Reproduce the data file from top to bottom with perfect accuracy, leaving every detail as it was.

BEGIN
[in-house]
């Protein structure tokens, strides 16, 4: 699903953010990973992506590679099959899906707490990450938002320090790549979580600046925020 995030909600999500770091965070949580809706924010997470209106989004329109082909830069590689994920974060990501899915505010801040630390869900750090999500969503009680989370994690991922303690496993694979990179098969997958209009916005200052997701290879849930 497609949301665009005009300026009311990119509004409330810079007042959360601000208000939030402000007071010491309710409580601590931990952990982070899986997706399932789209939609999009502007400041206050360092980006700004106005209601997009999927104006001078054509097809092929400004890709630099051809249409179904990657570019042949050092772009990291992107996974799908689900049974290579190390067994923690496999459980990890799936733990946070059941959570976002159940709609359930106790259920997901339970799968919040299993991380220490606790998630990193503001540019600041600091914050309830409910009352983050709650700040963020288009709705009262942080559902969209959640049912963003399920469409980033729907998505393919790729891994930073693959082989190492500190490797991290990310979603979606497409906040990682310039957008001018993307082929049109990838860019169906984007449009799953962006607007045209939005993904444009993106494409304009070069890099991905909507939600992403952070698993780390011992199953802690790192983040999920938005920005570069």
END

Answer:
[in-house]
């Protein structure tokens, strides 16, 4: 699903953010990973992506590679099959899906707490990450938002320090790549979580600046925020 995030909600999500770091965070949580809706924010997470209106989004329109082909830069590689994920974060990501899915505010801040630390869900750090999500969503009680989370994690991922303690496993694979990179098969997958209009916005200052997701290879849930 497609949301665009005009300026009311990119509004409330810079007042959360601000208000939030402000007071010491309710409580601590931990952990982070899986997706399932789209939609999009502007400041206050360092980006700004106005209601997009999927104006001078054509097809092929400004890709630099051809249409179904990657570019042949050092772009990291992107996974799908689900049974290579190390067994923690496999459980990890799936733990946070059941959570976002159940709609359930106790259920997901339970799968919040299993991380220490606790998630990193503001540019600041600091914050309830409910009352983050709650700040963020288009709705009262942080559902969209959640049912963003399920469409980033729907998505393919790729891994930073693959082989190492500190490797991290990310979603979606497409906040990682310039957008001018993307082929049109990838860019169906984007449009799953962006607007045209939005993904444009993106494409304009070069890099991905909507939600992403952070698993780390011992199953802690790192983040999920938005920005570069």